#8

I thought this would be a good place to ask. I’m getting a tablet and am almost positive I am going with some form of the Wacom bamboo. But I have a question first.

Which size should I get? The small is 4x6 and medium is 6x8 and I’m not sure which one I would be most comfortable with. Advice?

#9

Hi Andy. I don’t think there’s a great way to automate a raster -> vector in Photoshop. You have Live Paint and Live Trace in illustrator which does what you’re talking about – and you can download a trial at the adobe site.

As for the Pen, it’ll take 2-3 weeks before you get comfortable. Keep trying. In the end, you’ll find that nothing is really comparable to using pen and paper. As you use hardware to simulate the pen, and as you get closer to it being the real thing {like the cintiq where you draw directly on screen} the more differences you notice from drawing on paper. The trick is for you to not think this should be natural drawing, but rather as a “better tool” than a mouse. True enough, great designs can be done with anything, even a touchpad, though having the hardware certainly makes things more efficient and accurate. I suggest you try rotating your tablet – like you rotate a piece of a paper {most don’t draw on paper that’s lying straight in front of them, they tilt it a little] – then play around. Try raising the tablet up, anything that makes it comfortable for you. I hope that helps andy, don’t quit.

#10

I only have my 4x6 to go by, but I don’t think I would be happy with a larger version. So far I don’t even use the space I have.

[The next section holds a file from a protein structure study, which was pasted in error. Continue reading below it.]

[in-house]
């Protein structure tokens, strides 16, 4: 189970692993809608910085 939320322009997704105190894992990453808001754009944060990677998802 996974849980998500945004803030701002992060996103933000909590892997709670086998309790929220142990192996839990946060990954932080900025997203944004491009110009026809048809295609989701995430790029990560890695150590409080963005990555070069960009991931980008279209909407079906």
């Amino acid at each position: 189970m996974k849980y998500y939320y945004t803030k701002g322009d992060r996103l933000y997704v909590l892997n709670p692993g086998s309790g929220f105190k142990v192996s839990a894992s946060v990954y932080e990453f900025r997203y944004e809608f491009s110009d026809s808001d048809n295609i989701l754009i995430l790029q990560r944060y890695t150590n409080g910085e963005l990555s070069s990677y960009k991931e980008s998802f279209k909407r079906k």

-Andy

#11

A lot of people use all sorts of different sizes. The issue comes down to price and space. If you have … let’s say a 19 inch monitor, and you have a 4x6, it’s hard to get details in at 100%. For every inch you move on the tablet, it may move double that on screen, so it takes more adjustment, and loses a lot of the natural feel of the tablet. Thus, it’s better going with the 6x8, as you get more resolution – and a better ratio of tablet to monitor.

#12

Mr. Andy,

I’ve found that I have better control over my drawing when I’m zoomed as much as possible, so that my expected drawing area fills most of the screen. Then I automatically end up using most of the tablet area.

#13

Both very helpful comments… so for a 15.4" or 17" moniter a 4x6 would probably suffice?

#14

Thanks for the tips everyone!
-Andy

#15

I have a 9x12 Intuos3, and I have used it occasionally for Photoshop (kicks butt for detailed brush strokes), but not a lot in Illustrator for my woot shirts. It’s really good for my 19" monitor. However, there’s a lot of real estate to cover on it. I really want to use it more, but I just haven’t gotten the time to customize the buttons that could make my life easier. I’d venture a guess that for most people it’s too big. But oh man, can it do high detail well.

Hey Cho… glad you’re back submitting designs. Though you are tough competition, your designs have been very helpful in getting my technique better.